By Reba Phelps
After taking a year off due to unforeseen weather related issues, the infamous, “Cat Burglar Carolers,” once again struck unsuspecting neighbors in the Whitfield-St Clair area. Well, most were unsuspecting unless they read the friendly warning on the Facebook Neighborhood Watch page.
The carolers, who’s ages range from 6-15 and travel from as far as Upper St. Clair, met in early December to begin the vigorous training that is required to be a caroler. The children were required to participate in high intensity cardio to make sure they could withstand the physical demands of running through yards in the dead of night with only a street light to aid their vision.
The other areas of training consisted of a strict diet that limits sugar and encourages lean protein and vegetables. This was solely based on the honor system with no true means of recordable accountability. Last, but not least, was team building. The carolers participated in various activities that encouraged team resolutions to simple every day caroling problems.
A few of the hazards that accompany caroling include; falling down while running to a new house. Every caroler must take a knee until the injured has recovered. Assisting fellow carolers as they load into the truck bed and as they disembark. Sharing the duties of passing out the autographed Christmas cards and candy canes. The older carolers assume responsibility for the younger carolers.
It is a complete team effort.
This may seem a little over the top but I run a tight ship and not everyone makes the cut. The carolers learn very quickly that only the most well behaved get to ring that door bell. During practices they were judged based on the most stylish approach to the door bell, getting back in line as quickly as possible as well as good posture. Last, and certainly not least, is the intense discipline needed to carryout all of the aforementioned tasks with zero yelling and horseplay.
This year we chose 14 houses in our area based on Facebook request or neighbor nominations. All of the houses chosen had one common thread that bound them together. They could use some Christmas cheer.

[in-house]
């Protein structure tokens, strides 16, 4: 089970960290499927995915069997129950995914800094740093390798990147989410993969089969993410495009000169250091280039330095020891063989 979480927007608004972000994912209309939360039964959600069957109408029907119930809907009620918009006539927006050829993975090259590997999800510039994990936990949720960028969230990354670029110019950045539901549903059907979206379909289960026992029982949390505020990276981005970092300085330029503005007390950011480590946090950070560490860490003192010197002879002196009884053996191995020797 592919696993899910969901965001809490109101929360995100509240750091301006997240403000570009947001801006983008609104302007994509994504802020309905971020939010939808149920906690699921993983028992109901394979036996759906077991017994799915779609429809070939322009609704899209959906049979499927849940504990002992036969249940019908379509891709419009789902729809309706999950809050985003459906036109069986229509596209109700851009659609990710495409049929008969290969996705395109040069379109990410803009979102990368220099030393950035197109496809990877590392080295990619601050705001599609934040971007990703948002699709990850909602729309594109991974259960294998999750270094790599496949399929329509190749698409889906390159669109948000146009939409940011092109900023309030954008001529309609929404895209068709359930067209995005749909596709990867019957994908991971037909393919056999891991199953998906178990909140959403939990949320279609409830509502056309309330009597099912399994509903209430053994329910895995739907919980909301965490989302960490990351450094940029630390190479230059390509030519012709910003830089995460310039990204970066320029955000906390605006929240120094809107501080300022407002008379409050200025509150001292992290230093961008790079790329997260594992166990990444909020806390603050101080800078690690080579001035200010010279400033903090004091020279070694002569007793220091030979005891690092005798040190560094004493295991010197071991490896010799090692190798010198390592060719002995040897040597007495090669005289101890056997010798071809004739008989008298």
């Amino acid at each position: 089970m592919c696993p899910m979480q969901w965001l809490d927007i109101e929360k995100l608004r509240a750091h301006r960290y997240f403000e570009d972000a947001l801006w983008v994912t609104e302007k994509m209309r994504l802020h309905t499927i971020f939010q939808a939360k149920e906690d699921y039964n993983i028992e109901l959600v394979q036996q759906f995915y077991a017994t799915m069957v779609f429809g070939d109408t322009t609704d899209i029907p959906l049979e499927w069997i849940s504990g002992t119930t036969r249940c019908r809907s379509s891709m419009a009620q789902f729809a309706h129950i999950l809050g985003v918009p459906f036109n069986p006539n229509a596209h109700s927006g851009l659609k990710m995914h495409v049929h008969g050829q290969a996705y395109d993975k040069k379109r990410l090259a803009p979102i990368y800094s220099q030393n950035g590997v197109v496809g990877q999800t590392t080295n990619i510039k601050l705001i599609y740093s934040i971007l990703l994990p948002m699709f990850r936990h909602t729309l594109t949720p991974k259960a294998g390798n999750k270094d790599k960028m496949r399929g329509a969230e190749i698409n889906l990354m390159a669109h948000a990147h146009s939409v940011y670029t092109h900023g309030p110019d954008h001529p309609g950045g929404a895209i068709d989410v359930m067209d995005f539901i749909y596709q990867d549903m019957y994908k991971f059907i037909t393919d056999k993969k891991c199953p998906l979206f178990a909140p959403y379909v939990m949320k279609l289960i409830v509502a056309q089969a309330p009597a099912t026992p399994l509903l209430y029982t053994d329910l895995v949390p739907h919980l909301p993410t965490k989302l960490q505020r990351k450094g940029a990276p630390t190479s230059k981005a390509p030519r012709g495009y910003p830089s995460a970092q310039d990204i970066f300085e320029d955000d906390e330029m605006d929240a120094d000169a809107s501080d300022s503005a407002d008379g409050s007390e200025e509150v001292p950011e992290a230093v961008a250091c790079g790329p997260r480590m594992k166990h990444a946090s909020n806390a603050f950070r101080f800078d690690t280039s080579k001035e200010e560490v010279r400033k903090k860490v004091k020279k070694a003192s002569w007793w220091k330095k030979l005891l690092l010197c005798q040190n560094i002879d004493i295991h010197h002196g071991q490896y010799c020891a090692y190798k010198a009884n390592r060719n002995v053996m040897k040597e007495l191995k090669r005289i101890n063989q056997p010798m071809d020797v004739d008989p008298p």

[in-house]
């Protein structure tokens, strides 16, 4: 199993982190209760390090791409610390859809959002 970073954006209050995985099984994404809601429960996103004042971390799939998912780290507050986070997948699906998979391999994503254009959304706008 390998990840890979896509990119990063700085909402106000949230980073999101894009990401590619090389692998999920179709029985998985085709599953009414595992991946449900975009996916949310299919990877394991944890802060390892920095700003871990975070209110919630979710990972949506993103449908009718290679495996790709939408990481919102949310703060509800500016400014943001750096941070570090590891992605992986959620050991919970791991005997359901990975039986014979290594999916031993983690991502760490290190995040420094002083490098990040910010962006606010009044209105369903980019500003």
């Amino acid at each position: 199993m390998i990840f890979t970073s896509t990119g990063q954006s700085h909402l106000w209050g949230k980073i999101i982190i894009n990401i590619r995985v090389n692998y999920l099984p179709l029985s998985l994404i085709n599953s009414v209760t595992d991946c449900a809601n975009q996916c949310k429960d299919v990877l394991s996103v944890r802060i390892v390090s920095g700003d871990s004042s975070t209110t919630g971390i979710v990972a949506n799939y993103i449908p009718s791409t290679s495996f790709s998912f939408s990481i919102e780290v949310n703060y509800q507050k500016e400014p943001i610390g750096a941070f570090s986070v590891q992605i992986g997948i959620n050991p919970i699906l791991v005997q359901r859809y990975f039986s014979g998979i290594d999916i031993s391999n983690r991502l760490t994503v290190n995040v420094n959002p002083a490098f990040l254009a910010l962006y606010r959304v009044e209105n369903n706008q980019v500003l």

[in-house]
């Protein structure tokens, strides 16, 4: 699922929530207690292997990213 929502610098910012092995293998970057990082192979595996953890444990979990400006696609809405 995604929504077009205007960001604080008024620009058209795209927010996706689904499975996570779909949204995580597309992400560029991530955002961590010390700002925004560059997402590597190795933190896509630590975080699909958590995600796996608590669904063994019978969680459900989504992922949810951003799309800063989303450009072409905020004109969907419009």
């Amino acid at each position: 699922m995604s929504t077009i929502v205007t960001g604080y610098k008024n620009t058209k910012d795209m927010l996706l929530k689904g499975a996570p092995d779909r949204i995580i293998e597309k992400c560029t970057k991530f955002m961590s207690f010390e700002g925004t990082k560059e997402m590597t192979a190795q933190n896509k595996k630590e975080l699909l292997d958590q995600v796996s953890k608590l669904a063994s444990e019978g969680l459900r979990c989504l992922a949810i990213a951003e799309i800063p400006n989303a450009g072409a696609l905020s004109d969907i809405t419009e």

On caroling night all of the carolers show up in their holiday brightest. This includes red Santa hats, light up necklaces, holiday scarves, and possibly an ugly sweater or too. Once everyone arrives they set out on a mission to make the neighbors smile and spread Christmas cheer.
Some houses invite the children in to play with their dogs. Some houses invite the kids in for a snack or send the kids off with a snack. I dare not think this is the reason for their loyal dedication to the cause. Every house visited ends bringing a smile to children’s faces as well.
At the end of the evening the carolers celebrate the end of the caroling season with a pizza party at my house and plans begin for the next year. We are always looking to expand the group and take on new carolers. The current group agrees that we should recruit a musician or two for next season.
Even though the children had loads of fun and there was lots of work behind the scenes the true blessing came with each door that we knocked on. So many people were surprised and just smiled endlessly. Caroling as a child, for myself, built long lasting great memories and it goes without saying…. that these children are spreading joy and cheer by putting others first and remembering the true reason for the season.
Cat Burglar Carolers for the 2018 year include:
Jude Coleman, Sophia Pleasant, Carson Lyles, Kyson McKnight, Teegan McKnight, Gabriel McKnight, Molly Coleman, Sidney Hicks, Ally Jett, Rannon Jett, and Colby Jett.
Team Building: Meredith Phelps
Quality Control: Laura Lyles
Herding carolers on performance night:
Coree McKnight, Micah & Caron Coleman, Laura Lyles, and Shelley Pleasant
“But the angel said to them, “Do not be afraid. I bring you good news that will cause great joy for all the people”